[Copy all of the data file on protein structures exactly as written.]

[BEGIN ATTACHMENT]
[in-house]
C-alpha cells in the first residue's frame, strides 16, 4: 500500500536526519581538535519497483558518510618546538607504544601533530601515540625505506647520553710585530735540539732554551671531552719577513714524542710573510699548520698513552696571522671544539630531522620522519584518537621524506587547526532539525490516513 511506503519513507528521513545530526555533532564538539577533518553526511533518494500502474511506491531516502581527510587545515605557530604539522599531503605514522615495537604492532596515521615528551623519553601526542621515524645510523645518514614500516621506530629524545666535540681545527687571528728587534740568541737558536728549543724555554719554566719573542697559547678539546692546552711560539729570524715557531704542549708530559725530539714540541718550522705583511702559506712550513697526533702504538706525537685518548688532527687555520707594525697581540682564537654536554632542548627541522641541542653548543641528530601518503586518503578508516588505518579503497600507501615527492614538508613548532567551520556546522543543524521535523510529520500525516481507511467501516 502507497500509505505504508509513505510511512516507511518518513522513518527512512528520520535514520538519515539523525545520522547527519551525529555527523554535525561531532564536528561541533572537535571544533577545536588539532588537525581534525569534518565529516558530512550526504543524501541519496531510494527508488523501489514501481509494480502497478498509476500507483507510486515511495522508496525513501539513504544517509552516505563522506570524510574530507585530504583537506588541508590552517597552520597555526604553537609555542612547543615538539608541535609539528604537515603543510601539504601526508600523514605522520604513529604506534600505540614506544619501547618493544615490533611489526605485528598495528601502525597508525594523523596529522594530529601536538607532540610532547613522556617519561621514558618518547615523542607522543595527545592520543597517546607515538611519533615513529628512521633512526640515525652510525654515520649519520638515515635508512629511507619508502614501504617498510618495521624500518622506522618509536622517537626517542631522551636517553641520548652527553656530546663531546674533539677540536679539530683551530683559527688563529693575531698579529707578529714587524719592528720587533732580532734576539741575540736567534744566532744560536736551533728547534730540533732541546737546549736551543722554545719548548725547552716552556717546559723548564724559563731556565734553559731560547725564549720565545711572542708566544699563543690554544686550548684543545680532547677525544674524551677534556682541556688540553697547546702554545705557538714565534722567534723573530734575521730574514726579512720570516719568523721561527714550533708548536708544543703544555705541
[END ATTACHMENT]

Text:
[in-house]
C-alpha cells in the first residue's frame, strides 16, 4: 500500500536526519581538535519497483558518510618546538607504544601533530601515540625505506647520553710585530735540539732554551671531552719577513714524542710573510699548520698513552696571522671544539630531522620522519584518537621524506587547526532539525490516513 511506503519513507528521513545530526555533532564538539577533518553526511533518494500502474511506491531516502581527510587545515605557530604539522599531503605514522615495537604492532596515521615528551623519553601526542621515524645510523645518514614500516621506530629524545666535540681545527687571528728587534740568541737558536728549543724555554719554566719573542697559547678539546692546552711560539729570524715557531704542549708530559725530539714540541718550522705583511702559506712550513697526533702504538706525537685518548688532527687555520707594525697581540682564537654536554632542548627541522641541542653548543641528530601518503586518503578508516588505518579503497600507501615527492614538508613548532567551520556546522543543524521535523510529520500525516481507511467501516 502507497500509505505504508509513505510511512516507511518518513522513518527512512528520520535514520538519515539523525545520522547527519551525529555527523554535525561531532564536528561541533572537535571544533577545536588539532588537525581534525569534518565529516558530512550526504543524501541519496531510494527508488523501489514501481509494480502497478498509476500507483507510486515511495522508496525513501539513504544517509552516505563522506570524510574530507585530504583537506588541508590552517597552520597555526604553537609555542612547543615538539608541535609539528604537515603543510601539504601526508600523514605522520604513529604506534600505540614506544619501547618493544615490533611489526605485528598495528601502525597508525594523523596529522594530529601536538607532540610532547613522556617519561621514558618518547615523542607522543595527545592520543597517546607515538611519533615513529628512521633512526640515525652510525654515520649519520638515515635508512629511507619508502614501504617498510618495521624500518622506522618509536622517537626517542631522551636517553641520548652527553656530546663531546674533539677540536679539530683551530683559527688563529693575531698579529707578529714587524719592528720587533732580532734576539741575540736567534744566532744560536736551533728547534730540533732541546737546549736551543722554545719548548725547552716552556717546559723548564724559563731556565734553559731560547725564549720565545711572542708566544699563543690554544686550548684543545680532547677525544674524551677534556682541556688540553697547546702554545705557538714565534722567534723573530734575521730574514726579512720570516719568523721561527714550533708548536708544543703544555705541